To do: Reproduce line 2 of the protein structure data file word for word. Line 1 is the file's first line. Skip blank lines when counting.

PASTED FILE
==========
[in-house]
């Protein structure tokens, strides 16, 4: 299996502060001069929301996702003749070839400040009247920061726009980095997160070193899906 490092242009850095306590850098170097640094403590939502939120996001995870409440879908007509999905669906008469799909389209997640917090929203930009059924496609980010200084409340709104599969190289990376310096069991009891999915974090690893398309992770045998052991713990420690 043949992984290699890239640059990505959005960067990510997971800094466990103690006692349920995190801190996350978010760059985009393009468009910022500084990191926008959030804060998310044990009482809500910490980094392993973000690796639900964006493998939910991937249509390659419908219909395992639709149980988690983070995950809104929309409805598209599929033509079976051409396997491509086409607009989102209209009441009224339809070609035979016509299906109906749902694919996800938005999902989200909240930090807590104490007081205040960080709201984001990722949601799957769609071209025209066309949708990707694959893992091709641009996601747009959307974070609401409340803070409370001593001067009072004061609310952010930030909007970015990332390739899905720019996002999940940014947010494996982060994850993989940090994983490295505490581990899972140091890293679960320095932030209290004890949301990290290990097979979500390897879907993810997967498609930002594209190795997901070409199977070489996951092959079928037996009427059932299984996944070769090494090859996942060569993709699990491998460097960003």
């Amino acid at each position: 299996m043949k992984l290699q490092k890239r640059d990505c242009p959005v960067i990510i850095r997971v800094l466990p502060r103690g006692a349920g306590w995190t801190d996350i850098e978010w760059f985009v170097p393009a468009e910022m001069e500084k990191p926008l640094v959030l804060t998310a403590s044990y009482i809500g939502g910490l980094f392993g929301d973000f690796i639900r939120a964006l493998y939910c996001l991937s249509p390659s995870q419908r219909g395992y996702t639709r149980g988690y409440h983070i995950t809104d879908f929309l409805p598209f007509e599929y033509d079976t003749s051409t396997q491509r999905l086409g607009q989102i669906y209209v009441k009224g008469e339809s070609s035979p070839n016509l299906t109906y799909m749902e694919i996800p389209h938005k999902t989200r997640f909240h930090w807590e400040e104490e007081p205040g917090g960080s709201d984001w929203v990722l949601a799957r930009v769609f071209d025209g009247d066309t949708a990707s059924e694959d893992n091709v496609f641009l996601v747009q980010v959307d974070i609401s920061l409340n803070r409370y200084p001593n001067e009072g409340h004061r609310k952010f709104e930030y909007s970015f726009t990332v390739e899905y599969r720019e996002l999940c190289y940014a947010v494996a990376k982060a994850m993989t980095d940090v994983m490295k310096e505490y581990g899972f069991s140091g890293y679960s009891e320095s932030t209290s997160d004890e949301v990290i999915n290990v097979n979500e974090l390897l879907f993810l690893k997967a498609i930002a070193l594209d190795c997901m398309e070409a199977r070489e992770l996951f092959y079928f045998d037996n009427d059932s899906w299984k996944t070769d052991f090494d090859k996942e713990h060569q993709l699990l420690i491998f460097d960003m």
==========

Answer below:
């Protein structure tokens, strides 16, 4: 299996502060001069929301996702003749070839400040009247920061726009980095997160070193899906 490092242009850095306590850098170097640094403590939502939120996001995870409440879908007509999905669906008469799909389209997640917090929203930009059924496609980010200084409340709104599969190289990376310096069991009891999915974090690893398309992770045998052991713990420690 043949992984290699890239640059990505959005960067990510997971800094466990103690006692349920995190801190996350978010760059985009393009468009910022500084990191926008959030804060998310044990009482809500910490980094392993973000690796639900964006493998939910991937249509390659419908219909395992639709149980988690983070995950809104929309409805598209599929033509079976051409396997491509086409607009989102209209009441009224339809070609035979016509299906109906749902694919996800938005999902989200909240930090807590104490007081205040960080709201984001990722949601799957769609071209025209066309949708990707694959893992091709641009996601747009959307974070609401409340803070409370001593001067009072004061609310952010930030909007970015990332390739899905720019996002999940940014947010494996982060994850993989940090994983490295505490581990899972140091890293679960320095932030209290004890949301990290290990097979979500390897879907993810997967498609930002594209190795997901070409199977070489996951092959079928037996009427059932299984996944070769090494090859996942060569993709699990491998460097960003």